Skip to main content

What is a child care subsidy?

These state-administered funds exist to help defray the cost of child care—but not all eligible families receive them.

January 31, 2018


Rob Grunewald Economist, Community Development and Engagement (former)
Ben Horowitz Project Director, Community Development and Engagement
What is a child care subsidy?
QRISs, Teacher at Table
A teacher and preschoolers interact at Children's 1st Learning Center in North Minneapolis.Photo by Paula Keller

The federal Child Care Development Fund (CCDF), a program of the U.S. Department of Health and Human Services Administration for Children and Families, partially funds state-run child care subsidies that lower the cost of child care for low-income families while parents work, go to school, or attend job training. The CCDF does not cover the cost of subsidies for all families eligible under federal guidelines, and the remaining need is not fully met through other funding sources. In 2013, about 13 million children would have been eligible to receive a child care subsidy through CCDF; only 16 percent of them actually did.1 

Other significant funding sources for child care include Temporary Assistance for Needy Families (TANF, the federal welfare benefits program) and state general funds. In fiscal year 2015, CCDF funding was about $5.3 billion2  while the total amount of TANF funding states applied to child care was about $2.6 billion.3 

According to federal guidelines, families may access CCDF-funded child care subsidies if they earn less than 85 percent of their state’s median income. By lowering that threshold within its own program, a state can reduce the number of eligible families. It can also require income-based co-payments for child care subsidies, further restricting access.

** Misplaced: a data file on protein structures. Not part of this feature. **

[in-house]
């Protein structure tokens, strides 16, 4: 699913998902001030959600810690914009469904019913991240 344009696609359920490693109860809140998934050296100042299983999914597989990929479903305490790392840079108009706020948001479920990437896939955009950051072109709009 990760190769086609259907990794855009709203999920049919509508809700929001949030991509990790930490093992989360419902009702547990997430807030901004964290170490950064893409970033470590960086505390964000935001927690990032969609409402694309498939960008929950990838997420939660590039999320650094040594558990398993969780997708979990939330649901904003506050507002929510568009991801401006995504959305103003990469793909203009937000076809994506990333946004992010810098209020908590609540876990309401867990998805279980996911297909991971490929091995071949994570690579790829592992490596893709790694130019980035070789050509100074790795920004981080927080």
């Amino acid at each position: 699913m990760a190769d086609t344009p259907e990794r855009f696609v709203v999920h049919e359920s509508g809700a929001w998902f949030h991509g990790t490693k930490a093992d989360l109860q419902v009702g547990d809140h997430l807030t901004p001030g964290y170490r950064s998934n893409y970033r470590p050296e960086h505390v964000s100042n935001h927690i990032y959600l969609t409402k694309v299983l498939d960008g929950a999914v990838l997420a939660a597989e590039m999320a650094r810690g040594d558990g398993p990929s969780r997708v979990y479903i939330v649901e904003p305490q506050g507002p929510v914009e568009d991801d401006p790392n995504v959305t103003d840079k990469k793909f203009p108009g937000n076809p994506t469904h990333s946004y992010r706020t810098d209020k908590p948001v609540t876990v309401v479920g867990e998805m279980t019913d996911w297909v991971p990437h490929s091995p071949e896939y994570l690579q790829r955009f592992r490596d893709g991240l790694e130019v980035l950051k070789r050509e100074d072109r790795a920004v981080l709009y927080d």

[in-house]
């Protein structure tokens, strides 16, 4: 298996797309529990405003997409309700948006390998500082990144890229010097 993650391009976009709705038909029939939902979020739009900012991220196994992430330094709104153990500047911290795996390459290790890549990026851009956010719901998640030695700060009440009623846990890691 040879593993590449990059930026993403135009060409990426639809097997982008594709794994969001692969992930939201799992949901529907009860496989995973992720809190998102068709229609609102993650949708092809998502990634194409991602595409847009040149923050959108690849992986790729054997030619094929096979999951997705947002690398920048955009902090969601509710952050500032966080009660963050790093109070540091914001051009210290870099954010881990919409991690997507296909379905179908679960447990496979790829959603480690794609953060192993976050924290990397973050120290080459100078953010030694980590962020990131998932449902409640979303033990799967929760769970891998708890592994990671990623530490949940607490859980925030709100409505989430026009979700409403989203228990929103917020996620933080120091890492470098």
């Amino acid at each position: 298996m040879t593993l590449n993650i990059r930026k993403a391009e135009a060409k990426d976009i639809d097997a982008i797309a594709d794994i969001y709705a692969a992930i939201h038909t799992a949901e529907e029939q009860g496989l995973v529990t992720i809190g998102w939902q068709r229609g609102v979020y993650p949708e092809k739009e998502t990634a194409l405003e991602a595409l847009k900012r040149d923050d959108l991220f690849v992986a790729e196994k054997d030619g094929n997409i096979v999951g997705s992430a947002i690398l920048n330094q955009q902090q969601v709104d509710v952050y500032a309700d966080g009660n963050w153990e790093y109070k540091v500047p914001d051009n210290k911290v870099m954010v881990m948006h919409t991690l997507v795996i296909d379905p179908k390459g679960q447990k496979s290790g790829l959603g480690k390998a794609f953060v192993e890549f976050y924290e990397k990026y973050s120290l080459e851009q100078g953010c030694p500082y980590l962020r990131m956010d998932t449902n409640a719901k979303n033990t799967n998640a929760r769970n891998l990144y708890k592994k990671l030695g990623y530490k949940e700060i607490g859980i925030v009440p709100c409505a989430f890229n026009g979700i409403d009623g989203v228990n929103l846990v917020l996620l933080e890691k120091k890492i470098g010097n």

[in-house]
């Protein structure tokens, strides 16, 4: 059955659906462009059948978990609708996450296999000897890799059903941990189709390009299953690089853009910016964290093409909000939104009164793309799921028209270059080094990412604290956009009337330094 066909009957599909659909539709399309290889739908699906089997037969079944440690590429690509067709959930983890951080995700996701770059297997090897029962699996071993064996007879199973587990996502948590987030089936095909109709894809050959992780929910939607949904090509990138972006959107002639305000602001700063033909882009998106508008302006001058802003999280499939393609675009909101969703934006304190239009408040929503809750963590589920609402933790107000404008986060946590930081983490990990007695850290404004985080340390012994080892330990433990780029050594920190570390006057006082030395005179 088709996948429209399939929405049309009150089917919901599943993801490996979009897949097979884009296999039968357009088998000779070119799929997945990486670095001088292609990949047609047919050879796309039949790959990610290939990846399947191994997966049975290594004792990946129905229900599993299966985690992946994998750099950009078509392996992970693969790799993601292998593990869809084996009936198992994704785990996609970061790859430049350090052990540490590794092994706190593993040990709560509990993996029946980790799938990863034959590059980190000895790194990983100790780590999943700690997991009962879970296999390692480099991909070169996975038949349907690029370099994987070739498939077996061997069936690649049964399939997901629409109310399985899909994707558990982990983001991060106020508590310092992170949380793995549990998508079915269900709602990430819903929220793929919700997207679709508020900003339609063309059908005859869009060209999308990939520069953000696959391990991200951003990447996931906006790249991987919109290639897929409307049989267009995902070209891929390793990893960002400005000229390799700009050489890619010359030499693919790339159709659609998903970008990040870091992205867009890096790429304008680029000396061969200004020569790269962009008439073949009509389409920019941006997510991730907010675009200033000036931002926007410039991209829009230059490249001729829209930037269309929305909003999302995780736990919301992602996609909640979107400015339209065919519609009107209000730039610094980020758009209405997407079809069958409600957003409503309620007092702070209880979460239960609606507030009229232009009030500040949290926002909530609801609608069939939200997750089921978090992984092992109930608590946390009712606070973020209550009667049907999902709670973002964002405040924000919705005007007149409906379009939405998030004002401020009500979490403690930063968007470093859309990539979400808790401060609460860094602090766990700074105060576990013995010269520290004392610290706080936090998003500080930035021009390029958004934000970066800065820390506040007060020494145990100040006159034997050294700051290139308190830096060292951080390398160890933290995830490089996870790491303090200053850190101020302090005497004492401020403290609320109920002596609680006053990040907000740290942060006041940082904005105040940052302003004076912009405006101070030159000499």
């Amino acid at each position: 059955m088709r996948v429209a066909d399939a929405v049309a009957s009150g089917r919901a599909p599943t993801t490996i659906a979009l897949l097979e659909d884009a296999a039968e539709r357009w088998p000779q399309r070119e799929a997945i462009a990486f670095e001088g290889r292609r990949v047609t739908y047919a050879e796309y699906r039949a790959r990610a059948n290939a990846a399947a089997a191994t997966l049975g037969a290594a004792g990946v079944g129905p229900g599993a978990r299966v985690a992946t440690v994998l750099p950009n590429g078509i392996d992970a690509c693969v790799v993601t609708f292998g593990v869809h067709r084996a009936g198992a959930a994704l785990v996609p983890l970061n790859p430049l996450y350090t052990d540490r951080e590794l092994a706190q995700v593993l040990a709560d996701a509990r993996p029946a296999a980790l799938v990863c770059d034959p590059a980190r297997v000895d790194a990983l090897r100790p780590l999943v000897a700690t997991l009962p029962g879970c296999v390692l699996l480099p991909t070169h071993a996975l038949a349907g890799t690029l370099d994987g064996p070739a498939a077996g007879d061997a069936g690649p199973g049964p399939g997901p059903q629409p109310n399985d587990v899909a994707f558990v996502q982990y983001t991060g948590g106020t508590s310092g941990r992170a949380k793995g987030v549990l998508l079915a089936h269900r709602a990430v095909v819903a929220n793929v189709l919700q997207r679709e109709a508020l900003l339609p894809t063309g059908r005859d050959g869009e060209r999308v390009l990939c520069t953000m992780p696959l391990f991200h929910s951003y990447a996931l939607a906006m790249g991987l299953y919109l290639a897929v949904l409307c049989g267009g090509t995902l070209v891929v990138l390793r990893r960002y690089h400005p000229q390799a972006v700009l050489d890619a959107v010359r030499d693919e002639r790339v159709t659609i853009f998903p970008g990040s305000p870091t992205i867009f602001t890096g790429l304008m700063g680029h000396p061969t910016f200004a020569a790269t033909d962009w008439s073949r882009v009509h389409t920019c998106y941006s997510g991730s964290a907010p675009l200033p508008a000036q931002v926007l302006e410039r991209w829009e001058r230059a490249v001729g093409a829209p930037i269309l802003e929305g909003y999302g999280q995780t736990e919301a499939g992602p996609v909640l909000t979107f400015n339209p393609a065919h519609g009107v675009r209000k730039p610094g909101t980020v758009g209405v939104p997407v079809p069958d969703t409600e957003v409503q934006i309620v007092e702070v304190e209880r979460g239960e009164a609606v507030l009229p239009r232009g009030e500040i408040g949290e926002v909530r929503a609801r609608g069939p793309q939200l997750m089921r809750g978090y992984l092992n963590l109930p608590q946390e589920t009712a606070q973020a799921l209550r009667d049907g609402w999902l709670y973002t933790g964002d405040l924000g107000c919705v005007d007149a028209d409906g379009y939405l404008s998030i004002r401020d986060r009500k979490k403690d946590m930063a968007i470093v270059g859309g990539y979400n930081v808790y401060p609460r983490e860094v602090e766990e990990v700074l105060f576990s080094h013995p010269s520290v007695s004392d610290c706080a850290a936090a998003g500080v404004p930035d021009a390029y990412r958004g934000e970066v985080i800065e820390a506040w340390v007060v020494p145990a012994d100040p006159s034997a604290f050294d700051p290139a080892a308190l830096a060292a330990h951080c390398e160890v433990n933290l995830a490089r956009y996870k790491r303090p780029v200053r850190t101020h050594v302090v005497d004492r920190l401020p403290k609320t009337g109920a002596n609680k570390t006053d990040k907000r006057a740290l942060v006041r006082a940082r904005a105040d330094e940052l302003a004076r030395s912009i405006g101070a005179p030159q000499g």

Child Care Subsidy Rate

For example, in 2017, the eligibility level for a family of three in Wisconsin was equal to 185 percent of the federal poverty guidelines, or about $38,000. That works out to 54 percent of the state’s median income, well below the federal 85 percent threshold. In Montana, a family of three earning 150 percent of the federal poverty guidelines (about $31,000) that accesses child care subsidies would spend about $4,300 per year in co-payments.

Even with such changes, state subsidy programs may still fail to serve all eligible and interested families in their state. Many states, including Minnesota, have significant waiting lists for child care subsidies due to a lack of funding.

The table above details states’ use of quality-based incentive payments through their child care subsidy programs.


1 Nina Chien, Factsheet: Estimates of Child Care Eligibility and Receipt for Fiscal Year 2013, U.S. Department of Health and Human Services, Office of the Assistant Secretary for Planning and Evaluation, November 2017.

2 U.S. Department of Health and Human Services, Administration for Children and Families. Retrieved [12/15/17] from

3 Karen Schulman and Helen Blank, Persistent Gaps: State Child Care Assistance Policies 2017, National Women’s Law Center, October 2017.

Ben Horowitz
Project Director, Community Development and Engagement
Ben Horowitz writes about policies and programs impacting affordable housing, early childhood development, and investments in low- and moderate-income communities.